He would not waver, not even when the worst rub-of-the-green of the season robbed him of a chance at victory in Atlanta. In a playoff against Ryuji Imada, Perrys ball rocketed right (what?), hit a tree, and motorcycled across the green and into the pond by the 18th green. Perry was left to stand in the fairway, asking caddie Fred Sanders, Where is it? Where is it? while the TV microphones picked up the shock in his voice. Afterward, he beat a hasty retreat from the scoring trailer with his wife Sandy, needing a moment to compose himself before meeting the press. Dream over, right? Thanks for playing.
 
Not on your Kentucky life. Two weeks later, Perry was hoisting the trophy at Muirfield Village, winner of the Jack Nicklauss Memorial Tournament over a windy, difficult golf course that he still managed to carve up with that aggressive draw and a solid week of putting. He was driving the ball like Kenny Perry again, confidently and in the fairway and longer than he had 20 years ago. And when he had to make putts, he did. He shot 69 the final day and survived a bogey on 17; this after a disheartening, bogey-pocked 74 in Saturdays third round.
 
And that was just the beginning. He was ready near Detroit when Woody Austin faltered, and he notched his second win at the Buick Open. He felt the pressure of a rapidly moving calendar at the John Deere, but stepped up anyway, beating Jay Williamson and Brad Adamonis in a playoff for his third trophy of the year. It was the second time in his career he has won three tournaments in a season (2003).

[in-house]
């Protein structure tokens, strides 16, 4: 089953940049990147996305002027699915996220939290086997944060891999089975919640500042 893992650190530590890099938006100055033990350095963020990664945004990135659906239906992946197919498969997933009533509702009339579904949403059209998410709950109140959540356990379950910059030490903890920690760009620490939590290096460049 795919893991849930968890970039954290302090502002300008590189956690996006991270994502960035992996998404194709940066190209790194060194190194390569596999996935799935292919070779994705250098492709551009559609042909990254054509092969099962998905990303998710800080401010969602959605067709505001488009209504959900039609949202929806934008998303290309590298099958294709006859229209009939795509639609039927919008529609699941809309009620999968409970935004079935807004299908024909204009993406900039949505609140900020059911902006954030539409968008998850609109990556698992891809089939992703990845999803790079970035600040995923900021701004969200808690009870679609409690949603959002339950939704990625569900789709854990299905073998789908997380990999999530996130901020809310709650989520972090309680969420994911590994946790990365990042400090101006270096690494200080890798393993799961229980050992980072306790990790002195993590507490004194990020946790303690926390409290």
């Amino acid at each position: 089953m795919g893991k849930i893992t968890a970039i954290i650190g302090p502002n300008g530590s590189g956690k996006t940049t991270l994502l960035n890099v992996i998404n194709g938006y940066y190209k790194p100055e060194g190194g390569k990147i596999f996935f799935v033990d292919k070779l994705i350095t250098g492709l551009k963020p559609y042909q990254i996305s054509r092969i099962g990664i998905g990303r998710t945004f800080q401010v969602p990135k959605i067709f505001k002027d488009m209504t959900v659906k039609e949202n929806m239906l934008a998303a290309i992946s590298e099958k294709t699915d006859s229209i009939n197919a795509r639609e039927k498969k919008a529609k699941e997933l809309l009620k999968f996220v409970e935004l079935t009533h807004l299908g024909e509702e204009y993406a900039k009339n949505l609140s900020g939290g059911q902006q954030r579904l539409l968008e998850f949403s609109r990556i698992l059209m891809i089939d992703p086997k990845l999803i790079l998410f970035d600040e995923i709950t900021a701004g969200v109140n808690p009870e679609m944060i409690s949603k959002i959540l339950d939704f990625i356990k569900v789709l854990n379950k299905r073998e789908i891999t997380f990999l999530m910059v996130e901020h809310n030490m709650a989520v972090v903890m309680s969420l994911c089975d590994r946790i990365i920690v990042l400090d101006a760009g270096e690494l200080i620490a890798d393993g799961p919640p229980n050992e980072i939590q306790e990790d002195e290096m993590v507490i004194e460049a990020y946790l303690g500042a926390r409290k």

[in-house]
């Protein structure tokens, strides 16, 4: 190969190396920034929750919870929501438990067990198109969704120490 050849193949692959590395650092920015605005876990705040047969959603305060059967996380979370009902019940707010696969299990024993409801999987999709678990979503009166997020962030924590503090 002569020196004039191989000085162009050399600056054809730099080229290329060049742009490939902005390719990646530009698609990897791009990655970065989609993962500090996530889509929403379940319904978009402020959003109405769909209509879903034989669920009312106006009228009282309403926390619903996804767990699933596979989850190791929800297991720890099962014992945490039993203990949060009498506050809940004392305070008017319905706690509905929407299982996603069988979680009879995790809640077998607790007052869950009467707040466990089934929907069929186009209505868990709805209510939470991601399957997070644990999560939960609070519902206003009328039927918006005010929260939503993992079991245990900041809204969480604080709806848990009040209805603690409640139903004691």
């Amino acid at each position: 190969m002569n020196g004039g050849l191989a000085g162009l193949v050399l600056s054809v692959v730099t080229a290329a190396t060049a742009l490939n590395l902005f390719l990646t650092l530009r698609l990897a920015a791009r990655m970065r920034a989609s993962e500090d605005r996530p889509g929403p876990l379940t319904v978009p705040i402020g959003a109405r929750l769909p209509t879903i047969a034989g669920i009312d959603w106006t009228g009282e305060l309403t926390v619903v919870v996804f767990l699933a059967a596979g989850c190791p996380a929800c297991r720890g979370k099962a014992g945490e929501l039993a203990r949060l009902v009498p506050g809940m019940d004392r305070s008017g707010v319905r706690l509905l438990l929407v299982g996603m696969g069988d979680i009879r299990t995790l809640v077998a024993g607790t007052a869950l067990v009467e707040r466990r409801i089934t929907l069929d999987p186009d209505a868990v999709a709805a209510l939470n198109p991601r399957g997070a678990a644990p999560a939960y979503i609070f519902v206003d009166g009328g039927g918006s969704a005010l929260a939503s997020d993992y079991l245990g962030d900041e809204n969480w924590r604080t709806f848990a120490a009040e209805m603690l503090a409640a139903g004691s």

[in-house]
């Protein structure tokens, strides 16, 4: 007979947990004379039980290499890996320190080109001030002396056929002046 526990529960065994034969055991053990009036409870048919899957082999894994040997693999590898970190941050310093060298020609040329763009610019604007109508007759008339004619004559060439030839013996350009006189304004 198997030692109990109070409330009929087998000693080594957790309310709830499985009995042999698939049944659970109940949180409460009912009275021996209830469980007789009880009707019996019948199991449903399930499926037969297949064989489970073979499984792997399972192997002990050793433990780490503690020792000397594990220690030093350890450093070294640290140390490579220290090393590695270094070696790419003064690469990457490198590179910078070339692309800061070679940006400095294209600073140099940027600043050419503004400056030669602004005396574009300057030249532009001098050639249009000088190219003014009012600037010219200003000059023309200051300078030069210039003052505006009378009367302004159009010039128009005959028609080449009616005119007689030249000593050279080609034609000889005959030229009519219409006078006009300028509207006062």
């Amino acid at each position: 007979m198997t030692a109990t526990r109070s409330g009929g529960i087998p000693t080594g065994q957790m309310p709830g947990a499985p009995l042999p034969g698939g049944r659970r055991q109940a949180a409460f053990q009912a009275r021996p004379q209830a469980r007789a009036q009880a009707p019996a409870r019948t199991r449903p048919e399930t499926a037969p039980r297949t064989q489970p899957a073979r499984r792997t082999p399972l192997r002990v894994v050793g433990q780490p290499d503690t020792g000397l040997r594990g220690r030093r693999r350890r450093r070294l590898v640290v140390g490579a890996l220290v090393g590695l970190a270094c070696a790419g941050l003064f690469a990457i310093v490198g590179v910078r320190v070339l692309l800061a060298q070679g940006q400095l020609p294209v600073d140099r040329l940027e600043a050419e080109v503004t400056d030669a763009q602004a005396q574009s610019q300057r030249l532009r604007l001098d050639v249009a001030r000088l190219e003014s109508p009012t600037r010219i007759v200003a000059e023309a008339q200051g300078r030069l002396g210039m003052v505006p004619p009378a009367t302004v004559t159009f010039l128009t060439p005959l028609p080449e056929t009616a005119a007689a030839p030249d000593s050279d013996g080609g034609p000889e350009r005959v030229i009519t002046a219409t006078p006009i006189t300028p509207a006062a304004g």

Open Championship? No thanks; dont need the travel. And Kenny had committed to Milwaukee the same week (he won there in 2003). Man of his word. At the PGA Championship in Detroit (heck; thats close enough to Kentucky), his only major of the year, Perry had an eye problem that was bad enough to make him withdraw ' this with the Ryder Cup, his goal, in sight, and his position on the team secured. What if he did all that work ' and had to sit because of he scratched cornea while taking out a contact lens? The feeling in the pit of his stomach must have been dismal.